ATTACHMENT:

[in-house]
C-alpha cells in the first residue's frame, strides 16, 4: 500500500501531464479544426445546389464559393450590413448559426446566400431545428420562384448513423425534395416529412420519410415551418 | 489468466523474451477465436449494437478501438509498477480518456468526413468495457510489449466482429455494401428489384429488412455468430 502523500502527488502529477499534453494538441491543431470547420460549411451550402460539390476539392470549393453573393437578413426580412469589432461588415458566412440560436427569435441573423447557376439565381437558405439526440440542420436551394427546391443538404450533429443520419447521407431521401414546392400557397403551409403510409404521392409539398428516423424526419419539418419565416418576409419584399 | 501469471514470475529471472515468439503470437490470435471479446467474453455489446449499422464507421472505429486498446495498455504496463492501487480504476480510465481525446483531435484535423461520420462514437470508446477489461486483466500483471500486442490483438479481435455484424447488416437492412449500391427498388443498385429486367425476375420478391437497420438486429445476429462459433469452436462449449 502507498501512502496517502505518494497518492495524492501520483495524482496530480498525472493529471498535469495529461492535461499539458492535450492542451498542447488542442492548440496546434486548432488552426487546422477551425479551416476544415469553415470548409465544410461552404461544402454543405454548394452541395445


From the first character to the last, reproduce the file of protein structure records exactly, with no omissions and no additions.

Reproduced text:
[in-house]
C-alpha cells in the first residue's frame, strides 16, 4: 500500500501531464479544426445546389464559393450590413448559426446566400431545428420562384448513423425534395416529412420519410415551418 | 489468466523474451477465436449494437478501438509498477480518456468526413468495457510489449466482429455494401428489384429488412455468430 502523500502527488502529477499534453494538441491543431470547420460549411451550402460539390476539392470549393453573393437578413426580412469589432461588415458566412440560436427569435441573423447557376439565381437558405439526440440542420436551394427546391443538404450533429443520419447521407431521401414546392400557397403551409403510409404521392409539398428516423424526419419539418419565416418576409419584399 | 501469471514470475529471472515468439503470437490470435471479446467474453455489446449499422464507421472505429486498446495498455504496463492501487480504476480510465481525446483531435484535423461520420462514437470508446477489461486483466500483471500486442490483438479481435455484424447488416437492412449500391427498388443498385429486367425476375420478391437497420438486429445476429462459433469452436462449449 502507498501512502496517502505518494497518492495524492501520483495524482496530480498525472493529471498535469495529461492535461499539458492535450492542451498542447488542442492548440496546434486548432488552426487546422477551425479551416476544415469553415470548409465544410461552404461544402454543405454548394452541395445